Curator Sue Canterbury writes: “Given Ida’s late start with painting in 1925 and what she managed to achieve with the Lighthouse series a few years later, one can only wonder at the possibilities if she, too, had had a Stieglitz to provide encouragement and the financial backing that allowed a ‘stability of living’ in which her art could develop and mature.” That stability and a steady patron would elude Ida throughout her lifetime.
While Ida’s peripatetic career was disruptive and stressful, leaving her little time for creative work, it gave her many other kinds of experiences. She studied cultural anthropology, native tradition, and folklore. In 1938, she was the head of the art department at Our Lady of the Lake College in San Antonio, and in 1941, she became founding director of the Department of Arts and Crafts at the Pembroke State College for Indians in Lumberton, North Carolina before taking a wartime job in California, making technical drawings. Throughout her career, she led students in painting murals, eventually also teaching art teachers how to lead mural-making classes. Her legacy as a teacher is far-reaching and impossible to measure.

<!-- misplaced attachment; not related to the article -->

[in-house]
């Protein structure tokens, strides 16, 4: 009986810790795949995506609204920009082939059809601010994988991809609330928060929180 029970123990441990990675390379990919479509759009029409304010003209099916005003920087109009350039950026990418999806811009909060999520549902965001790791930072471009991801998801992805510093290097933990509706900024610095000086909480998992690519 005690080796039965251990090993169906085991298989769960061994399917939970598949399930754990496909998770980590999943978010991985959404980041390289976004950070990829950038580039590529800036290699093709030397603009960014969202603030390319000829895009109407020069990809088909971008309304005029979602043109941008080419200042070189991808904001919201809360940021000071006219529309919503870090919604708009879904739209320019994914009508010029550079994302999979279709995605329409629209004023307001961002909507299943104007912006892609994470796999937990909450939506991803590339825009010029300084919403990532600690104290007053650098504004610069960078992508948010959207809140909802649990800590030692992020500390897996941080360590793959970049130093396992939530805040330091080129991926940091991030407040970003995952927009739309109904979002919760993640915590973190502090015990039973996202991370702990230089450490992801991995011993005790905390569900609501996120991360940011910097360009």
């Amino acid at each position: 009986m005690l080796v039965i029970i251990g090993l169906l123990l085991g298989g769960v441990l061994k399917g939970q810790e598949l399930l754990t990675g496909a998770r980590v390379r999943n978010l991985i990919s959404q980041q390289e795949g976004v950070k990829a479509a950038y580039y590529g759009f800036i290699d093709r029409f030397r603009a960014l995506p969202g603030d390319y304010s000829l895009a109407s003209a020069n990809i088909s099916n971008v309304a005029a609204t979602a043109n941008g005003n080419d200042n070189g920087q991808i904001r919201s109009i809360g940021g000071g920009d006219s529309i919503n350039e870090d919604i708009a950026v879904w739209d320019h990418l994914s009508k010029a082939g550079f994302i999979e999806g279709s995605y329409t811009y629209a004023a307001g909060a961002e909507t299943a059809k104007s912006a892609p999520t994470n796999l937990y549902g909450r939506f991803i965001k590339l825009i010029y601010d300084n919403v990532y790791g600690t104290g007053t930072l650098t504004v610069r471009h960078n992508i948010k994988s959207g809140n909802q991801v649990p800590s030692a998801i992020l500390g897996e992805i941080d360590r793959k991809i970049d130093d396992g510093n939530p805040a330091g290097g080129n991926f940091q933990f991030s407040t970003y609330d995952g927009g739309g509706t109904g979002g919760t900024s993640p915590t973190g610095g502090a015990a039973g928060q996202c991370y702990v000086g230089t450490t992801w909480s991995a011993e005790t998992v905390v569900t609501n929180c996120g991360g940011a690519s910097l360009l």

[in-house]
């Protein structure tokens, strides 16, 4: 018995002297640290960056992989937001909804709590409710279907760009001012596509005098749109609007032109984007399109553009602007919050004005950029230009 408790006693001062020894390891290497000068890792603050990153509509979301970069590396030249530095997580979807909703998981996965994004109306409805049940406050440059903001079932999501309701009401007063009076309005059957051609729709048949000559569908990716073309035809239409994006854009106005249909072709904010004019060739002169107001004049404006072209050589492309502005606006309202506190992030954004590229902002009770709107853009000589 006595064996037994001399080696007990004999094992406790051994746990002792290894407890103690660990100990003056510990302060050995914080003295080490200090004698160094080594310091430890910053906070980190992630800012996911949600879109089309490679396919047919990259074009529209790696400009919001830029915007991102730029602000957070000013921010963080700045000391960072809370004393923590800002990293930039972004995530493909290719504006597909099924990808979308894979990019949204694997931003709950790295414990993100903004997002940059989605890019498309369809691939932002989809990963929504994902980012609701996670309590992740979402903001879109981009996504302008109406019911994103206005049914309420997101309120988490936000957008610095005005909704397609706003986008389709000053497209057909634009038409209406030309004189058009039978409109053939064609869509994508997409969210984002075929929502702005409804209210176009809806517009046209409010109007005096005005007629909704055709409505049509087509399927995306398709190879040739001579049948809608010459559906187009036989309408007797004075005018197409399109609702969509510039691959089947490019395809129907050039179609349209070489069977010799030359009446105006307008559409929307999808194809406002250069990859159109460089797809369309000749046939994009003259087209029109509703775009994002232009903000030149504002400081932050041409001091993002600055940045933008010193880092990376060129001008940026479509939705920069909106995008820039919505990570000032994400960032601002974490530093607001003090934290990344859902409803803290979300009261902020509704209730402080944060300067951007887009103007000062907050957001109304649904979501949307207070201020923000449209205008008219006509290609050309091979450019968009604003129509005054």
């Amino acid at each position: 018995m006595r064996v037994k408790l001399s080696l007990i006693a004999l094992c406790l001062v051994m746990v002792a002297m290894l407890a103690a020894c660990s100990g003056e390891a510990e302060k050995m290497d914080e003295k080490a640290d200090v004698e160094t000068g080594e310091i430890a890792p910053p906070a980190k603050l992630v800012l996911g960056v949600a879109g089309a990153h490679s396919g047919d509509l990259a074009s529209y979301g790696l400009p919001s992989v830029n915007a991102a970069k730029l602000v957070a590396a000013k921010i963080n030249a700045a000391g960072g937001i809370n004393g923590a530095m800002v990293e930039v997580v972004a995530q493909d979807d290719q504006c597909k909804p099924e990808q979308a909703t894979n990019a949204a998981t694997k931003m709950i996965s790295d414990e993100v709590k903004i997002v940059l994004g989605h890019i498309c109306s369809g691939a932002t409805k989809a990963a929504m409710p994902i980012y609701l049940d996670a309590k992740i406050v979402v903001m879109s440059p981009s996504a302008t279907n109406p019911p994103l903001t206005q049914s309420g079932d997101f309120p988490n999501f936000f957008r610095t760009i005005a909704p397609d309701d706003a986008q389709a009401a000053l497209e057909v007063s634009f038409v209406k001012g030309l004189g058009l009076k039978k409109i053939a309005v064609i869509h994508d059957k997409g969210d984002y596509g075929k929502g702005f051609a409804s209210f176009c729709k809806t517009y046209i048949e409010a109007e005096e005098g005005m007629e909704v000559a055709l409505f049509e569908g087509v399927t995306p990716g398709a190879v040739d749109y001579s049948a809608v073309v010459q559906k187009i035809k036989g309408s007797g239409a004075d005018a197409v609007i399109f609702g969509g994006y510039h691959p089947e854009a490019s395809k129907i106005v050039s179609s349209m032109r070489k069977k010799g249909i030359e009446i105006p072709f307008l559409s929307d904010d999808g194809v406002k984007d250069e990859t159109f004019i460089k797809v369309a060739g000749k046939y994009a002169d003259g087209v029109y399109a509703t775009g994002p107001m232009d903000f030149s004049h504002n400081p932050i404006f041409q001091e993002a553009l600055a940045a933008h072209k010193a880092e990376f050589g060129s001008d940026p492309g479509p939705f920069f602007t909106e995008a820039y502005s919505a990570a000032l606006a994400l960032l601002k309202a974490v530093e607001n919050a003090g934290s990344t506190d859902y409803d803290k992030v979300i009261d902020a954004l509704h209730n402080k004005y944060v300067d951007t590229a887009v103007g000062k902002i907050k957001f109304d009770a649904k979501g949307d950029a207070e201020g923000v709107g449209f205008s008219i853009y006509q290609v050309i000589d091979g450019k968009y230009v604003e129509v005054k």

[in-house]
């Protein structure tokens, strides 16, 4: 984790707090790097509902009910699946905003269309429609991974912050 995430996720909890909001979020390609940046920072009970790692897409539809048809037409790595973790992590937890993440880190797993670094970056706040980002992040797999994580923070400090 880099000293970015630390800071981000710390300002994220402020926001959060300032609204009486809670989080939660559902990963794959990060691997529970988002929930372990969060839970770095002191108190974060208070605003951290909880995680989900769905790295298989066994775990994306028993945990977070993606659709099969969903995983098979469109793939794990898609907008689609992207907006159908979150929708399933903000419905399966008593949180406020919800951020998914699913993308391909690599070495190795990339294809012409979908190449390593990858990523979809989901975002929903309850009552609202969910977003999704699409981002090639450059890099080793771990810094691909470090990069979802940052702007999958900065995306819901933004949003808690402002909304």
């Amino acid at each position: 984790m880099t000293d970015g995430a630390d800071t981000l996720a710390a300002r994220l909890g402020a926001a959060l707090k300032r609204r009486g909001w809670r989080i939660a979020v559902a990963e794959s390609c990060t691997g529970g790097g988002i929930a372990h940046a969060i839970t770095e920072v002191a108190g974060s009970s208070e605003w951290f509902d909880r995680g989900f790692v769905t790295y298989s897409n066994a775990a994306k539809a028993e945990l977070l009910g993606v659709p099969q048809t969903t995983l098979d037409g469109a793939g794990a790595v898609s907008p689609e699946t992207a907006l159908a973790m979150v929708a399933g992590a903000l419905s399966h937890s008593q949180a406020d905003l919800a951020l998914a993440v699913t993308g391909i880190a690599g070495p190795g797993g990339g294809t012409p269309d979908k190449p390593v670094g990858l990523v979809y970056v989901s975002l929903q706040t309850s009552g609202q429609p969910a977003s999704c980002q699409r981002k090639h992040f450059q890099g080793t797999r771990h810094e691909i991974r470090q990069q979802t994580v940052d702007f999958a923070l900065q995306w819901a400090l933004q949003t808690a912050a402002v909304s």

And, she continued to make occasional exhibitions. The critical response to an exhibition of monoprints in 1937 at the Delphic Studios was positive: one critic called her prints “poetic statements” and another was impressed by their relationship to landscape design. But her exhibitions during these years also reflected the distractions of moving so much. A 1940 exhibition titled Paintings of Missouri Texas Cuba was marked by diffuse influences and a confusing mixture of styles.
Ida spent the last 20 years of her life living in Whittier, California, where she was an active member of women’s art clubs and public art competitions and exhibitions. In 1944, she won blue ribbons at the Whittier Country Fair for a landscape painting and for her pickled loquats.
While Ida was winning recognition and awards at regional and women’s organizations such as the Southern States Art League and the Whittier Woman’s Club, Georgia not only avoided women’s organizations, but she also chose not to exhibit in women-only venues or in non-juried shows. Canterbury writes, “Ida, like other women artists of that period, relied on these venues and others to secure a small measure of public visibility that rarely garnered much in the way of tangible rewards.”
Much of what Ida O’Keeffe: Escaping Georgia’s Shadow asks is what it would have taken for Ida to become as famous as her better-known sister.
The secondary question, though, is more difficult: is it more heroic to achieve artistic fame or to survive in a contrary and difficult world? Is it more significant to be written into history books or to teach generations of students? How can we challenge the notion of “success” to include lives and work of people excluded from institutions and communities that define that term? Perhaps the lesson of Georgia and Ida is that success is not either, or; but both, and… Ida reminds us of the importance of complicated lives—lived deeply and well—lives lived on their own terms despite a world of endless challenge.